Rachel continued to become a more likeable character for me as she came to the realisation that she’s not the best person for senior class president. That character is definitely maturing this season, and I like it.

Running on parallel to the senior class president race is the race for Congress. This whole race is being conducted in a completely unrealistic manner. There’s no way any of those ads shown would ever be allowed to run. Ever. But Glee is a television programme, so I will suspend all knowledge of elections and just go with the flow here.

Time did a great piece recently about Sue Sylvester and how she has no purpose in Glee at the moment, amusing as her character is. I see this, and feel it. Sue is still funny, and Jane Lynch is brilliant to watch, but I don’t love Sue as much as I used to. It may be controversial, but it’s how I feel. It doesn’t mean I don’t like her, I thought she showed perfect Sue Sylvester-like sympathy towards Santana at the end, and her mocking of Burt is spot-on Sue, it’s just not as funny anymore.

Talking of Santana – whew, what an emotional wringer of an episode it was for her. She was the emotional heart of this episode, and much as there were sweet or funny scenes, without Santana this episode would have been dull.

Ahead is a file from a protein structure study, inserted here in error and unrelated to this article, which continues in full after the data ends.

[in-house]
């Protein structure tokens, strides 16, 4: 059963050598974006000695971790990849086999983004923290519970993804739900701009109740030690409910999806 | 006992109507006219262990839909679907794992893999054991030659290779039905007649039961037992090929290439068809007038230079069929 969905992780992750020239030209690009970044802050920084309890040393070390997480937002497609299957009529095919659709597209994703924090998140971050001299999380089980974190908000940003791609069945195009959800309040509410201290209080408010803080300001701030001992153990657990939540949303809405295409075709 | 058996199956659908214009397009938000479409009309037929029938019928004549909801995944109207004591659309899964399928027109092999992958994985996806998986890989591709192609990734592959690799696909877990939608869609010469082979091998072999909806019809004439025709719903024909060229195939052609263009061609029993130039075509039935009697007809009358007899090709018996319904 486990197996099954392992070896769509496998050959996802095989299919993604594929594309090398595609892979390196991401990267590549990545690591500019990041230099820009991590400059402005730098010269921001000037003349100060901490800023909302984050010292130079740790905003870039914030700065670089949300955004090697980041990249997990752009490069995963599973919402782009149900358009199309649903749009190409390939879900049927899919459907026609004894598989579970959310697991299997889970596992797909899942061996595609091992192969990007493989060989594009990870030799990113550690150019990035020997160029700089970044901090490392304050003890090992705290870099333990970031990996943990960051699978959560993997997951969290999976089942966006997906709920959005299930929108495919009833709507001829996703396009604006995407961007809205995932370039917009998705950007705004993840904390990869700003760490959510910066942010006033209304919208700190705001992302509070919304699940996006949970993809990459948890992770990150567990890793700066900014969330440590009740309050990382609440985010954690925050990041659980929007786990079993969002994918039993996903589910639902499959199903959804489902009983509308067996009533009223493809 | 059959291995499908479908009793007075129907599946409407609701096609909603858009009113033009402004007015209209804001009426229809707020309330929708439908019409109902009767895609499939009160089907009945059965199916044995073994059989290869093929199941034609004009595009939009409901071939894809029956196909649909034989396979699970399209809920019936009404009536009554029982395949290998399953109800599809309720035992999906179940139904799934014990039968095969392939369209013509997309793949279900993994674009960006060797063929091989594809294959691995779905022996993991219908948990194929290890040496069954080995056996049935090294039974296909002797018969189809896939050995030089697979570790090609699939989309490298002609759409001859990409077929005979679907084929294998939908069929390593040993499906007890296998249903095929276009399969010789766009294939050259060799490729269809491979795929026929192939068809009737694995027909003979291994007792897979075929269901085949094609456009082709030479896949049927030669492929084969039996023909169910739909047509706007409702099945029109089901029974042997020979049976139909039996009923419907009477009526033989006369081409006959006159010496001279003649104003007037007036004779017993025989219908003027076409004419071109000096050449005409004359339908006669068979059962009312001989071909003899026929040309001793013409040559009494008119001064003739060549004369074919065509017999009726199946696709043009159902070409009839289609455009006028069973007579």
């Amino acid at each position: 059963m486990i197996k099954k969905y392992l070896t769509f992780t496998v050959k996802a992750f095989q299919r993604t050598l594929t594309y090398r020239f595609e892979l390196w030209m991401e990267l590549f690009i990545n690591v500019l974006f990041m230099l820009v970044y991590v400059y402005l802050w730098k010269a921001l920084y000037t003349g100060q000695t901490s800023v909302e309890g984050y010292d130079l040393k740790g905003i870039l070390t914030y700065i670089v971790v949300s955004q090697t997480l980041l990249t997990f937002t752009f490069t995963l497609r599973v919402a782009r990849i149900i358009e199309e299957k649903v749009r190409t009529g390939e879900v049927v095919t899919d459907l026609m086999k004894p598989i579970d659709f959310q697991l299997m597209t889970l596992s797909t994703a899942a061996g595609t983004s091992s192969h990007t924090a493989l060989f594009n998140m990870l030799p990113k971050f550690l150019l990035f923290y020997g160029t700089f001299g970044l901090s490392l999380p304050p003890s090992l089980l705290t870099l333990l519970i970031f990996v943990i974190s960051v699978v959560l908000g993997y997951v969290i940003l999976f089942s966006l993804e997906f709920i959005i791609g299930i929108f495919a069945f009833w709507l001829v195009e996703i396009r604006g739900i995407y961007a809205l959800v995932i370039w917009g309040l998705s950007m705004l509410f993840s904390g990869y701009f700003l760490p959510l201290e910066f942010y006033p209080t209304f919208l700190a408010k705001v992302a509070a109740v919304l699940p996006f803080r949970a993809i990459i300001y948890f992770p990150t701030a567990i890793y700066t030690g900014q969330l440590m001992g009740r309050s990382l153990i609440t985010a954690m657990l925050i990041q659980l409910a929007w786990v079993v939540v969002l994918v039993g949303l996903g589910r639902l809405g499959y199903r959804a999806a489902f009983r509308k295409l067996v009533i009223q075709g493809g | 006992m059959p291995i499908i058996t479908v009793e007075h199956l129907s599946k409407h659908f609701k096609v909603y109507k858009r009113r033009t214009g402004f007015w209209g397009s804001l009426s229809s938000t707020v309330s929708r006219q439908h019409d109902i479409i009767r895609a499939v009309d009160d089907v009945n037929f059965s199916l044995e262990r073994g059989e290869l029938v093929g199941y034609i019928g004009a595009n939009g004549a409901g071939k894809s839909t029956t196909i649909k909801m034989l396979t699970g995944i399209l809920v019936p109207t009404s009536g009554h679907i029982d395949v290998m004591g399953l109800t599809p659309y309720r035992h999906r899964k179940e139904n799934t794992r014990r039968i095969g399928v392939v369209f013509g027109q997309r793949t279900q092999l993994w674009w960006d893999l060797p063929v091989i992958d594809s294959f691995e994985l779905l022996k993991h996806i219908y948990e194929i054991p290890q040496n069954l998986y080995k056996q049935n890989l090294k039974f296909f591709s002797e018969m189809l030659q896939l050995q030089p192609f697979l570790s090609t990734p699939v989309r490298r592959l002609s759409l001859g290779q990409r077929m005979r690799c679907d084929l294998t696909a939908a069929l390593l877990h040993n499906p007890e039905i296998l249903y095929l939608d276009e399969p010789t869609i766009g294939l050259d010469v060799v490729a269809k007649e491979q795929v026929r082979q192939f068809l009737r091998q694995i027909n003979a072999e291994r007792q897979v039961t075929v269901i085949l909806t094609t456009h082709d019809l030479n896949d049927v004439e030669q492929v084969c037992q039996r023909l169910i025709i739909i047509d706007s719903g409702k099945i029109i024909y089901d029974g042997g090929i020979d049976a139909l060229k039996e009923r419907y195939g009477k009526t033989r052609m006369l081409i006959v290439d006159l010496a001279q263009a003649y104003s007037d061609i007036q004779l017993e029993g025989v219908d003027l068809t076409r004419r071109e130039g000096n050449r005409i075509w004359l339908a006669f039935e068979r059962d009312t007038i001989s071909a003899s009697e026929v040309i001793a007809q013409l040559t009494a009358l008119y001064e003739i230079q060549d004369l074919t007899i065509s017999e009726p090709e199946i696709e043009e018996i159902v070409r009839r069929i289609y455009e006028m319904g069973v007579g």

I love Santana, and think she rocks. However, there came a moment in this episode where I  thought she had gone too far in her bitchiness as she “apologised” to Finn. She can be a bully, I don’t think there’s any doubt about that. It’s not right, and it needs to stop. And this week, she didn’t just cross the line, she sprinted over it like Usain Bolt doing the 100m. The cliche “sticks and stones may break my bones, but words will never hurt me”, has never been more untrue. Santana’s words really do hurt people, and as the seasons have progressed they’ve gone from being funny comments to being mean ones.

But when Finn opened his mean mouth and outed her, I was back to feeling for her and back on her side (although she was still wrong). Finn was pretty much spot on in his assessment that Santana is always so harsh on other people because of how she feels about herself. He just went about telling her the wrong way. 

This week Naya Rivera did a brilliant job showing off Santana’s layers. It’s easy to see her as a bullying bitch with no substance (which she is a majority of the time), but Rivera shows the love Santana has for Brittany (both romantic and platonic), and the joy she feels at being valued in the Troubletones.